Army asks for industry's help to provide COTS components for terrain imaging in command posts and vehicles

ALEXANDRIA, Va., 3 June 2012. Researchers at the U.S. Army Corps of Engineers are reaching out to the defense industry to determine interest, technology, and expertise to determine if the Army could use commercial-grade and off-the-shelf components in command posts and military vehicles to help warfighters visualize and analyze the lay of the land nearby, based on terrain data stored in computers.

Experts at the Army Core of Engineers Geospatial Center in Alexandria, Va., issued a source-sought notice (W5J9CQ-12-R-0010) last week for the Command Post (CP) and Mounted Computing Environments project to find sources of commercial off-the-shelf (COTS) components for forward-deployed terrain-imaging tools for command posts and vehicles.

The technology for terrain visualization and analytic capabilities must be scalable, based on a standards, sharable, applicable to several kinds of missions, able to host third-party software perform on thick, thin, and web clients, provide run-time application frameworks such as toolkits, and use virtual machine infrastructures and cloud environments.

Companies interested in identifying their talents to the Army Corps of Engineers should describe their systems and geospatial capabilities; how potential solutions would work on thin or Web client, on a virtual machine or in cloud computing; hardware dependencies; technology maturity; training requirements; how proposed technology would be demonstrated; how solutions would manage geospatial data; how technology would be supported in the field; and information assurance.

Proposed solutions should work in at least near real time, display military symbology according to MIL-STD-2525B, MIL-STD-2525C, and Standard and Shareable Geospatial Foundation (SSGF). Solutions also should be able to read in several formats, including Enhanced Controlled Image Base (ECIB) and JPEG2000.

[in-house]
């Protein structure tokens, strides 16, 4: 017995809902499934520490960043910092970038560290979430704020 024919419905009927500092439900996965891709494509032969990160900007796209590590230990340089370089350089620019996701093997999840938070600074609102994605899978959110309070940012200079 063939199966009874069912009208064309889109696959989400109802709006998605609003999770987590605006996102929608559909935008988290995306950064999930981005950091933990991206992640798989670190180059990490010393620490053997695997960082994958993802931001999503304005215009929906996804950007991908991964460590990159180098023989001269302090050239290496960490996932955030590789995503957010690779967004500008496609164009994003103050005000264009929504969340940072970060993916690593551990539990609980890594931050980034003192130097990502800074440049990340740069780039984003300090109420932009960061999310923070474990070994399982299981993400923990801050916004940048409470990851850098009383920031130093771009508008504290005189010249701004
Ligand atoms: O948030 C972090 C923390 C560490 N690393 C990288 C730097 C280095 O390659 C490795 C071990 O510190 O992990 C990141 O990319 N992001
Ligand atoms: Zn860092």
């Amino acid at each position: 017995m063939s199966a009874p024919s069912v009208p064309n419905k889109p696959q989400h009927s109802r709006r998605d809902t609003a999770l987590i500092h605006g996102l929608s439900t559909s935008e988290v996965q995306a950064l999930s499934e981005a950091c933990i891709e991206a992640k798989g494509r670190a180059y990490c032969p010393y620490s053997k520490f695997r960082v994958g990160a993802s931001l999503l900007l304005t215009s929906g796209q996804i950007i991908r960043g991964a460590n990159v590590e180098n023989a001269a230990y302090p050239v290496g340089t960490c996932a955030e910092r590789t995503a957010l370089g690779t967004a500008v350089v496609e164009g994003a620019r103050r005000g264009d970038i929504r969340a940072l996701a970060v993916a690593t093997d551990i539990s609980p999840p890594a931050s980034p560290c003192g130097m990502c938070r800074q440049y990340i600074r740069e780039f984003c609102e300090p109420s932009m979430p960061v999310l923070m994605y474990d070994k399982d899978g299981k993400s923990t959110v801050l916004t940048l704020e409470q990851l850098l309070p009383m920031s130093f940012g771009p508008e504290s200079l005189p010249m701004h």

Solutions also should be able to read and display raster data in several formats, including Compressed ARC Digitized Raster Graphic (CADRG) and Enhanced Compressed Raster Graphic (ECRG), as well as be able to use Open Geospatial Consortium (OGC) Web Mapping Services (WMS), GetCapalities request to retrieve a listing of layers available, request images using the correct Coordinate Reference System (CRS). OGC Web Map Tiling Service (WMTS), Geospatially-reference Data & Information (GD&I), and OGC Web Mapping Services (WMS).

Army researchers also are interested in capabilities such as the ability to handle issues when the displayed CRS is not available from the WMS server, Keyhole Markup Language (KML) files, feature editing and symbology modification, requesting features from a OGC WFS based on location or attributes, query additional information about features on the image using the GetFeatureInfo, edit features using the WFS LockFeature, GetFeatureWithLock, and Transaction.

Other capabilities of interest include the ability to use OGC Web Feature Services (WFS), toggle which types of features are pulled from the WFS, request images using the correct CRS, convert features to the correct CRS, support unstructured data, use Geospatial JavaScript Object Notation (GeoJSON), use Geography Markup Language (GML) files, edit features, and request raster data from a OGC Web Coverage Service (WCS).

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Companies interested should respond no later than 28 June 2012 -- little more than three weeks away. Those responding should include respondent’s name, address, point of contact, phone number, and e-mail address; interest in bidding on any resulting solicitation; business size; and joint venture information, if applicable.

E-mail responses to the Army Geospatial Center's Diane Zartman at or Shirley A. Martin at

Zartman's phone number is 703-428-1024, and Martin's phone number is 703-428-3610, for questions or concerns.

More information is online at

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